We also looked through to figure out the most popular groupings along with the most popular individual scenarios. There are 498,685,188 possible ways to choose a group of between one and five scenarios from a list of 144. The most popular apocalyptic group, chosen 102 separate times:
Let's run through this scenario quickly. First, China pulls away from the United States, sending inflation spiraling out of control and dropping America from the ranks of economic superpowers. The economic crisis in America causes a global recession, leading to spikes of terrorist activity worldwide. Meanwhile, petroleum production slows down, and water supplies begin to dwindle. This causes yet more instability, and global terror networks—which blame the West for the world's decay—take advantage by filching nuclear devices as unsteady regimes collapse. On the darkest day in human history, the United States gets strafed by nuclear bombs, killing millions upon millions of American citizens. Those who don't die during the horrific nuclear attacked get finished off by antibiotic-resistant bacteria that public-health officials were unable to get under control. The end. (If you'd like to write your own end-of-America fan fiction, here's the second most popular apocalypse grouping, chosen 52 times: "Loose Nukes," "Russia Hits the Button," "Foreign Invasion," "Electromagnetic Pulse," "Dirty Bombs.")
Those scenario groupings aren't the only ones we found in "Choose Your Own Apocalypse." There are lots of interesting correlations between individual scenarios. People who thought America would end on account of "Laziness," for example, were also likely to believe that the United States might succumb to "Decadence" and "Overpopulation." Those who picked the "Theocracy" scenario, meanwhile, were also likely to believe that America would end because of "Intelligent Design." To help visualize those collections, we've arranged "Choose Your Own Apocalypse" into a social network that reveals which scenarios are most-closely correlated. You can view the Choose Your Own Apocalypse social network on a separate page here.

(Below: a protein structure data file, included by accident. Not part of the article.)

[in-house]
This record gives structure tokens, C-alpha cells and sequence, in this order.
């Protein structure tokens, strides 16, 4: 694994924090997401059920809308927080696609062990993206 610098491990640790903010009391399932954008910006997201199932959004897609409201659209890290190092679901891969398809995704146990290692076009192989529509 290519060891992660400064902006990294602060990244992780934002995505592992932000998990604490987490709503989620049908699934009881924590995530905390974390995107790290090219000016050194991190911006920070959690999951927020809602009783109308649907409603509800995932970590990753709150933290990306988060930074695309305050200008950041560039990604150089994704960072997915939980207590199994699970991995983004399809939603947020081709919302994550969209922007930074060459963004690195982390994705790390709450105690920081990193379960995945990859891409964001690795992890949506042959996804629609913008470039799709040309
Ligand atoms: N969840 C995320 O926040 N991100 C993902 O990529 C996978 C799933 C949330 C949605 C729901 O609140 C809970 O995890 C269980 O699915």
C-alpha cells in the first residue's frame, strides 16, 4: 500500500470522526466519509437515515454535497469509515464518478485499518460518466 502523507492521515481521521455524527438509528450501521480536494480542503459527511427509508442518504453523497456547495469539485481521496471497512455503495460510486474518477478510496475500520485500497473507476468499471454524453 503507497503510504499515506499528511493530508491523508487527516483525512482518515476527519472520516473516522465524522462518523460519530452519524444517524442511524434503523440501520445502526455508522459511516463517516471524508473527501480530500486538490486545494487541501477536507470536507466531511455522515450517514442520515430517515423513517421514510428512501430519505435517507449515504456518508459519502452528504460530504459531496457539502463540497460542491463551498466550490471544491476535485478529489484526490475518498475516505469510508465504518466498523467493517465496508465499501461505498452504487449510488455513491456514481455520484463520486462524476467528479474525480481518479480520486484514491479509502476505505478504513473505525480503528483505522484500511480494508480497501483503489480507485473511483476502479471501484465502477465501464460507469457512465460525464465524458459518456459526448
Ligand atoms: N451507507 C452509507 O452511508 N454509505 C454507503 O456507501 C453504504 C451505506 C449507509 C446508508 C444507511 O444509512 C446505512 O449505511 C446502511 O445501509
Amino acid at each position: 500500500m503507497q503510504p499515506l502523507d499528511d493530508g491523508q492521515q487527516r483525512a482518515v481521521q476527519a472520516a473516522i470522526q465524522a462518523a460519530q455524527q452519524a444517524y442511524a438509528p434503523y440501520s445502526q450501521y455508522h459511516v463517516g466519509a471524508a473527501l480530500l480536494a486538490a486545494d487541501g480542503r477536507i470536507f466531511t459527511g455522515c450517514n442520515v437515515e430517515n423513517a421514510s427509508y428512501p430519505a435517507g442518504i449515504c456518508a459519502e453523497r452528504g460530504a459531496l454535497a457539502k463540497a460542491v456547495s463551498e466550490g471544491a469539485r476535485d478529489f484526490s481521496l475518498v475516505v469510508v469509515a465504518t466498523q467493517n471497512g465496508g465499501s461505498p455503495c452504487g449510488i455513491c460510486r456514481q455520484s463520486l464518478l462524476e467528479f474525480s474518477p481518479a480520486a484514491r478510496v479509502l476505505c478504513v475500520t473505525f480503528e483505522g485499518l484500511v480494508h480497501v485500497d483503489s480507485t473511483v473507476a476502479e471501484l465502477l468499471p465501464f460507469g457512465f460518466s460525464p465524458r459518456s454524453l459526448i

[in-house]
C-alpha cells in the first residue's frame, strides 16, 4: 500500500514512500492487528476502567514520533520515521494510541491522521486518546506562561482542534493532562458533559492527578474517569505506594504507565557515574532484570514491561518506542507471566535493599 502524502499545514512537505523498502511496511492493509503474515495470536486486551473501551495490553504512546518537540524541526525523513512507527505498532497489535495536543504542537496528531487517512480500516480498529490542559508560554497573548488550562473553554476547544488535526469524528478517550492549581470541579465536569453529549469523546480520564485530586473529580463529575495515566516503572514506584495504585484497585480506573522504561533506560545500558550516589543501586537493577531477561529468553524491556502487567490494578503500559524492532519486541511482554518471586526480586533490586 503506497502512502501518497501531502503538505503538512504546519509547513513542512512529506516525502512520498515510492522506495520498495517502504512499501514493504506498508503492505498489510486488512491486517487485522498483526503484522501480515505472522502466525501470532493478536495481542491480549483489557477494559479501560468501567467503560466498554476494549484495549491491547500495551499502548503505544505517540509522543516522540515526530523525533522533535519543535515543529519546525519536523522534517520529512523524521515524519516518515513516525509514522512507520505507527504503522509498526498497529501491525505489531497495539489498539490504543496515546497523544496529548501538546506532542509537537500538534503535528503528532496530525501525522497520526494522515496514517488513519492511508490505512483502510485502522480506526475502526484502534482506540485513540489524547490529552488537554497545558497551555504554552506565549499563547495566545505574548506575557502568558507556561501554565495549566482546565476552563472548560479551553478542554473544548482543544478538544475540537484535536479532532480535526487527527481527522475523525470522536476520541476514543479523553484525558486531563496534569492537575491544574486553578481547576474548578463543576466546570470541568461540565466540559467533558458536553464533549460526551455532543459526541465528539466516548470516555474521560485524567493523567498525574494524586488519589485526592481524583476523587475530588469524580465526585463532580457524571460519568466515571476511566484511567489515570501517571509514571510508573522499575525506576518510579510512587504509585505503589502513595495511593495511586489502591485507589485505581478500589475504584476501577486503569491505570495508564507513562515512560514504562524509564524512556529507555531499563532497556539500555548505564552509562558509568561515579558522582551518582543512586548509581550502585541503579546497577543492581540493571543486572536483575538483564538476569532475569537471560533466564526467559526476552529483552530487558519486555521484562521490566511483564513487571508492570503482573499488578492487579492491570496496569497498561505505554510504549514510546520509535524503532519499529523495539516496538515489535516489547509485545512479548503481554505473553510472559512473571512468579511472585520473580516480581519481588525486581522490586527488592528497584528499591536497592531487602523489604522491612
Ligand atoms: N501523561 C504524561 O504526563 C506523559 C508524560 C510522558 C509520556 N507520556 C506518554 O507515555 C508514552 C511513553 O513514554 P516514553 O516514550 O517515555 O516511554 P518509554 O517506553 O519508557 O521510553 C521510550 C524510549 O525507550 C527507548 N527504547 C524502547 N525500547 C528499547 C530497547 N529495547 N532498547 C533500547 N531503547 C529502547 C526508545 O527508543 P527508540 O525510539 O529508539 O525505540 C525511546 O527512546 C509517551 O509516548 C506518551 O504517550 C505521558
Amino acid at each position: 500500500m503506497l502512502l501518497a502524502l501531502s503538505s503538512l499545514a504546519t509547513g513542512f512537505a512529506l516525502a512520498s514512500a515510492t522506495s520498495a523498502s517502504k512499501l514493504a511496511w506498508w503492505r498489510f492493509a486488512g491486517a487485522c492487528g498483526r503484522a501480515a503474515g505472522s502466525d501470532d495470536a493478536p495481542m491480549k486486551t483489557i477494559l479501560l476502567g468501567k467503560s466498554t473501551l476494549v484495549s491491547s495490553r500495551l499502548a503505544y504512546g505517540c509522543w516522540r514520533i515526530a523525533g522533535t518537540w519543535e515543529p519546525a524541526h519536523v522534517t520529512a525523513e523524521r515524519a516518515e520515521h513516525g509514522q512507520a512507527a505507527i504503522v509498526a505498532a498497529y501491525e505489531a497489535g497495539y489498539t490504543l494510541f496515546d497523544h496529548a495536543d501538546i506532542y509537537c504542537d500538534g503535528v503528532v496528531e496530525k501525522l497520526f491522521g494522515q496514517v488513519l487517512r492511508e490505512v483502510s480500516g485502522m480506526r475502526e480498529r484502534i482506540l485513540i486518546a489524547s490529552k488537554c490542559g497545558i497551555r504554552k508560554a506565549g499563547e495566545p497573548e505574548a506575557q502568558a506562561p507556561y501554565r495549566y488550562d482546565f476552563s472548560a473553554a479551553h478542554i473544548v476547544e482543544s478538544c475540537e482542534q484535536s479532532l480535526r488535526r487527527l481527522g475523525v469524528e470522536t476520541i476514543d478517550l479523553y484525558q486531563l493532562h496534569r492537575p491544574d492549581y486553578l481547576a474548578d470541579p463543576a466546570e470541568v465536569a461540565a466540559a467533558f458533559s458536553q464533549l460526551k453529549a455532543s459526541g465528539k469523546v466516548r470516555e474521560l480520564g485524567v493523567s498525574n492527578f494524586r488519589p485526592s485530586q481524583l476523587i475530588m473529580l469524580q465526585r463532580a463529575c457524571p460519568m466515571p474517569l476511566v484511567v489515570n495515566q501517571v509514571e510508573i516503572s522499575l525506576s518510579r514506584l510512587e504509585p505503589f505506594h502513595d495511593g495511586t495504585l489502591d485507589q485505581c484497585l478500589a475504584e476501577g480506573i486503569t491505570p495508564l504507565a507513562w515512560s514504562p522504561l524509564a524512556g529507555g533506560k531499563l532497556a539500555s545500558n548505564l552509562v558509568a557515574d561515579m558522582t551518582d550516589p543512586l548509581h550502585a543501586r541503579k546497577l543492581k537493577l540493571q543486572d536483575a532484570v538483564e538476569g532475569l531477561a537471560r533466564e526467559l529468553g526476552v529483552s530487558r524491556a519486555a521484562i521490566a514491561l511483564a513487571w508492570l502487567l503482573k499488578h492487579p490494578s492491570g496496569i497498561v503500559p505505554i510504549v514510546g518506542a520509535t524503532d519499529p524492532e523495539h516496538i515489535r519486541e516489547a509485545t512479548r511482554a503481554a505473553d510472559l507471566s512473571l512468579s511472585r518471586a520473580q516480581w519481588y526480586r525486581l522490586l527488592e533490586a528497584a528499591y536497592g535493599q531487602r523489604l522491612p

Along with choosing their favorite scenarios, we also asked "Choose Your Own Apocalypse" players to provide demographic information, including their gender, political affiliation, and age.
As you can see from this table, men were far more concerned about China than women. Female voters, by contrast, believe more strongly that bacteria are a risk. (The reason "Loose Nukes" appears far down the list for both men and women is that only 11 percent of "Choose Your Own Apocalypse" users filled out any demographic data. Those who voted for nukes appear to have been particularly reticent to fill in this information.)
In terms of political affiliation, Republicans are far less concerned about the future of oil production than either Democrats or Independents. Our GOP respondents had "Peak Oil" as their No. 10 concern; both Dems and Independents listed it No. 1.
The most interesting nugget agewise is that our oldest participants were most fearful of the country being torn asunder by the divide between rich and poor. On the other end, our youngest apocalypticists had the feeling that overpopulation might do us in.
Finally, we averaged everyone's vote to make a single, aggregate Slate apocalypse.
On aggregate, we think the end of America will be more man's fault than nature's fault. We're also (very) mildly optimistic—the average Slate apocalypse skews ever so slightly toward the "Everybody Lives" half of the grid. In the parlance of the "Choose Your Own Apocalypse" results page, Slate readers are "humanitarian internationalists": "You're convinced mankind will terminate America—but at least we won't off ourselves in the process."
Out of all the demographic groups we examined, people older than 65 thought the end of America would be most deadly. The group most optimistic that we'll avoid a high body count: women. Republicans thought man (rather than nature) would be the most to blame for the end of America. While every group believed that man was more at fault than nature, women and Democrats skewed the most toward seeing a natural cause for the American end times.
Thanks to everyone who participated. And it's not too late to play along. Please continue to "Choose Your Own Apocalypse" as often as you'd like.